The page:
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It is well known that context-free languages are not closed under intersection or complement. But what about context-free languages $L_1$ and $L_2$, such that $L_1 \cap L_2$ as well as $\left( L_1 \cap L_2 \right)^C$ are not context-free languages.

I can think of many examples of two context-free languages whose intersection is non-context-free, but I can't come up with an example with complement of intersection being also non-context-free (e.g. popular counterexample for closure under intersection, where $L_1 = \{ a^n b^n c^m \mid n, m \geq 0 \}$ and $L_2 = \{ a^m b^n c^n \mid n, m \geq 0 \}$ with $L_1 \cap L_2 = \{ a^n b^n c^n \mid n \geq 0 \}$ discussed here: Why are CFLs not closed under intersection? and here: Prove complement a^nb^nc^n is contextfree).

I suspect there are not such languages $L_1$ and $L_2$, but I'm far from being sure. The only thing I'm certain of is that at least one of languages $L_1^C$ and $L_2^C$ would have to be non-context-free (otherwise, as a result of closure under union, language $L_1^C \cup L_2^C = \left( L_1 \cap L_2 \right)^C$ would be context-free).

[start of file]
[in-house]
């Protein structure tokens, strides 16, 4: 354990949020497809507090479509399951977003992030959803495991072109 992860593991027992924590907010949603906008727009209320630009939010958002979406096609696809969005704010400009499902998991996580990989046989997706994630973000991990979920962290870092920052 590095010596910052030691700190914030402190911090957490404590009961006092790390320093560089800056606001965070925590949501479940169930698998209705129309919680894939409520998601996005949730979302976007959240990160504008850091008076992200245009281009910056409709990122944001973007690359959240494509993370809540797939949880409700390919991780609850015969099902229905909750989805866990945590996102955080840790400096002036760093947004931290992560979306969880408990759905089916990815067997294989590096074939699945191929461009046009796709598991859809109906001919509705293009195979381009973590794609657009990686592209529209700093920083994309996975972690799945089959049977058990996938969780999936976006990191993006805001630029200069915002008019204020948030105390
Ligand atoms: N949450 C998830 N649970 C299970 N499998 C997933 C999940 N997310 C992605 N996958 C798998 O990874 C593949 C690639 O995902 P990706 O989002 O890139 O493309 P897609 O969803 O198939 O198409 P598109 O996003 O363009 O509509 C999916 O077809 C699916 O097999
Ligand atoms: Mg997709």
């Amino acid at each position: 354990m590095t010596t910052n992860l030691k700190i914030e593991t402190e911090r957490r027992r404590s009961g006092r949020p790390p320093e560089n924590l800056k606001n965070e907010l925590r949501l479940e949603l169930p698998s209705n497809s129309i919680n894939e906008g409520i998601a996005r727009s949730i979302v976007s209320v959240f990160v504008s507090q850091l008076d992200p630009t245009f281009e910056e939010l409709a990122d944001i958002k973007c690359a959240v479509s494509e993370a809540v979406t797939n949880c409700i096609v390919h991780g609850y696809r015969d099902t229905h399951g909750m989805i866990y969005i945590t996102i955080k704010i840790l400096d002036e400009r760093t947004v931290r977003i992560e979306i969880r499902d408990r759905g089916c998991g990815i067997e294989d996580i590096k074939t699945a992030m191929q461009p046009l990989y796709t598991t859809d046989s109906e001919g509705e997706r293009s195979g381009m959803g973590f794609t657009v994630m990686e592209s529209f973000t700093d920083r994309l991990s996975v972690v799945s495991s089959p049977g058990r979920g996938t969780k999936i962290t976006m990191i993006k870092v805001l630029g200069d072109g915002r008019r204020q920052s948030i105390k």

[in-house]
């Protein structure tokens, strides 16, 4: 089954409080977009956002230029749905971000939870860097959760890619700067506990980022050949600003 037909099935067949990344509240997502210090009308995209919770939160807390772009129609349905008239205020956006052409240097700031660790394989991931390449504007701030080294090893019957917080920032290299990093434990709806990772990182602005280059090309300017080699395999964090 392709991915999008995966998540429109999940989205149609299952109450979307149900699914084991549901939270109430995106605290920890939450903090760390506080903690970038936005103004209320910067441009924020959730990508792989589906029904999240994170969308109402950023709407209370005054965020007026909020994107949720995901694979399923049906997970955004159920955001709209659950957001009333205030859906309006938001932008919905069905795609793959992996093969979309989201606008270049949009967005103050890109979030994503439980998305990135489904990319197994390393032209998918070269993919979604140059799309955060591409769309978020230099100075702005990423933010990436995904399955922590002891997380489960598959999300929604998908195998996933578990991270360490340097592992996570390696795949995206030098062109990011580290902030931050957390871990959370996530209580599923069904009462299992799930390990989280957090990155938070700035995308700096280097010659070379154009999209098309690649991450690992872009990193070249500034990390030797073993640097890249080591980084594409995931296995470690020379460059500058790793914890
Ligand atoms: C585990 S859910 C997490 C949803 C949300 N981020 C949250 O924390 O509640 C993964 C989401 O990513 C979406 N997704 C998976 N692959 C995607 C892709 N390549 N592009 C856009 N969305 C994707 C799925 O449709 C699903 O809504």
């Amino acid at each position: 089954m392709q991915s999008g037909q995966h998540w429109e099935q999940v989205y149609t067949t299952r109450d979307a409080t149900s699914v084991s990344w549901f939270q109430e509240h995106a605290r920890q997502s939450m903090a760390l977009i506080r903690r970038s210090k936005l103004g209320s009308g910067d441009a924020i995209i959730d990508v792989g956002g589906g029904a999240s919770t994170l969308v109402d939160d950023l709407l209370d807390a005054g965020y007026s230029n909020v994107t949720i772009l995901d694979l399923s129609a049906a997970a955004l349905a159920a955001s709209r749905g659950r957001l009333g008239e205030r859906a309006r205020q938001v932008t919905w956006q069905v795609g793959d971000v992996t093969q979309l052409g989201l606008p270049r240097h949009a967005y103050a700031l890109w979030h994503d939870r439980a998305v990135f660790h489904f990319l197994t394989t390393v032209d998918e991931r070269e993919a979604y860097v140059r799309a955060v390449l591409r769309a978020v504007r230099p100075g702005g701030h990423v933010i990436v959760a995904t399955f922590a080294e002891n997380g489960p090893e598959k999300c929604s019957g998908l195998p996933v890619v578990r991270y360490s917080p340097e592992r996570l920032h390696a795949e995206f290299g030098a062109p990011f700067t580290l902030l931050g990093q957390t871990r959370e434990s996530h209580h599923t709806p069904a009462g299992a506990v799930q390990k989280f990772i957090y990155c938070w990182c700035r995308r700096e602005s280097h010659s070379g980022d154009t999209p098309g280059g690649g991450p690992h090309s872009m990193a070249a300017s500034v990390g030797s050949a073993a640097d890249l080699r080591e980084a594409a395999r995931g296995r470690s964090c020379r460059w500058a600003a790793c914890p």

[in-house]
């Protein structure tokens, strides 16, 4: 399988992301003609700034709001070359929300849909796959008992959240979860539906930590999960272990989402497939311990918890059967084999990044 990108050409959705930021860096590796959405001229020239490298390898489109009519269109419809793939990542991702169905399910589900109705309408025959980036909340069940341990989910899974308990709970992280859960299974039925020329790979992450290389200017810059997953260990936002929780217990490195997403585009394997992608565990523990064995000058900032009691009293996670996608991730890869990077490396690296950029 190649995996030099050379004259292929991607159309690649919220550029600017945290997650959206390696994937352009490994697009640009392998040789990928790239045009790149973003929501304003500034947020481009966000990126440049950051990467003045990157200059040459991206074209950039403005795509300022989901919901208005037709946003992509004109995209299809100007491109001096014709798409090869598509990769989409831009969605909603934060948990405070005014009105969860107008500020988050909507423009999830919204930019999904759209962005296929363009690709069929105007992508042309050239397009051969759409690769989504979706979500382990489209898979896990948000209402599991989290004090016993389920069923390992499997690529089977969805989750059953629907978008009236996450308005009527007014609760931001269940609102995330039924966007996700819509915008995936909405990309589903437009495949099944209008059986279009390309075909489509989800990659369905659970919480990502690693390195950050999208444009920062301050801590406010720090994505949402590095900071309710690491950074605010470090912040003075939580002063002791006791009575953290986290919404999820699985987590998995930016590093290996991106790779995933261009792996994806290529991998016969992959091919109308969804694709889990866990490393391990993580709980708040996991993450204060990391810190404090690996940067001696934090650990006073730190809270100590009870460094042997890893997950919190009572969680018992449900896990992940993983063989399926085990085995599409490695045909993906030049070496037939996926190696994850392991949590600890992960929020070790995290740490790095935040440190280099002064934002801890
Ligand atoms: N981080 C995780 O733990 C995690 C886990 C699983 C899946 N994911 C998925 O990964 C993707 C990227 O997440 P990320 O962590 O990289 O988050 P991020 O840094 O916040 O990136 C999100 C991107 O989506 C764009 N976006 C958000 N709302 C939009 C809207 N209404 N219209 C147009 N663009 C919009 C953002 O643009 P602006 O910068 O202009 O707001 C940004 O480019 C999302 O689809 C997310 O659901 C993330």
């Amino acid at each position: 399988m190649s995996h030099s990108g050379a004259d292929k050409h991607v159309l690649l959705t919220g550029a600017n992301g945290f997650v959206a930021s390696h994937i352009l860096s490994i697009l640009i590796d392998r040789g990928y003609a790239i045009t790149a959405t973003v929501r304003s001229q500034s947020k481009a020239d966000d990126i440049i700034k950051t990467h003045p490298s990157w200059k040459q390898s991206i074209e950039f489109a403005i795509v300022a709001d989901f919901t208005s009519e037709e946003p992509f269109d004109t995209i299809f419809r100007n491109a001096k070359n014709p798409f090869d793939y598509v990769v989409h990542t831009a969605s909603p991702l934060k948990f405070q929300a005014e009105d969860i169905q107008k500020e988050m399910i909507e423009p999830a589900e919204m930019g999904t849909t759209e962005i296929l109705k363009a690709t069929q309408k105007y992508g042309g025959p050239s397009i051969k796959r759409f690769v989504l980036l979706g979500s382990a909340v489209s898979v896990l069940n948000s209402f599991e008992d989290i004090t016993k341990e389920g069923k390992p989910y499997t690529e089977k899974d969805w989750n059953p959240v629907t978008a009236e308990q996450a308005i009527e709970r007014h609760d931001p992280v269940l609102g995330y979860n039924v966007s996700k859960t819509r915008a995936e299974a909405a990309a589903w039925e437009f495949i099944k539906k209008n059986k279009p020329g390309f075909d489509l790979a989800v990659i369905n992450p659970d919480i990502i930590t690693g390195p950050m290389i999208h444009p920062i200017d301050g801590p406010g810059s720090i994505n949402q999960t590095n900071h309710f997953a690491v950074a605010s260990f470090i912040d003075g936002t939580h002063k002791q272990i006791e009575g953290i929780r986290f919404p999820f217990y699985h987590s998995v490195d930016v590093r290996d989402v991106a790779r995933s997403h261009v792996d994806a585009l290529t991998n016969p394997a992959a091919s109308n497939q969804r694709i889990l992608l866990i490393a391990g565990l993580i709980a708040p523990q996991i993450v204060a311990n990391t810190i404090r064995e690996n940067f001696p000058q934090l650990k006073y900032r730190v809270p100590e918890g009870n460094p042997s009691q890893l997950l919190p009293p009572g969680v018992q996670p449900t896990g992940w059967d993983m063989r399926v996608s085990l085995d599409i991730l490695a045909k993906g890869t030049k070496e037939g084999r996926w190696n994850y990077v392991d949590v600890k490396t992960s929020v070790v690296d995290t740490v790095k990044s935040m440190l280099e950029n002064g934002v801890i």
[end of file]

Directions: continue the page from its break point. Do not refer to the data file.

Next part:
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Here is a recipe to construct such a language, using examples we know. Start with a context-free language $K_0$ such that its complement $K_0^C$ is not context free. Also consider two context-free languages $K_1$ and $K_2$ such that their intersection $K_1\cap K_2$ is not context-free.

Note that for any language $K = a{\cdot} K_a \cup b{\cdot}K_b$, we have $K^C = a{\cdot} K^C_a \cup b{\cdot}K^C_b \cup \{\varepsilon \}$, which intuitively means that we can separate complements using the first symbol of the strings.

Using this observation, consider $L_1 = a{\cdot}K_0 \cup b{\cdot}K_1$, and likewise $L_2 = a{\cdot}K_0 \cup b{\cdot}K_2$.

First, $L_1\cap L_2$ is not context-free, because $(L_1\cap L_2) \cap b{\cdot}\Sigma^* =b\cdot(K_1\cap K_2)$ is not context-free.

Similarly $(L_1\cap L_2)^C$ is not context-free because $(L_1\cap L_2)^C\cap a{\cdot}\Sigma^* = a{\cdot}K^C_0$.

Perhaps someone else will find an elegant direct example.

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  • $\begingroup$ Thanks a lot, this construction is good enough for me. I was just curious whether there do or don't exist such languages. $\endgroup$
    – Buco
    Dec 5, 2023 at 8:04

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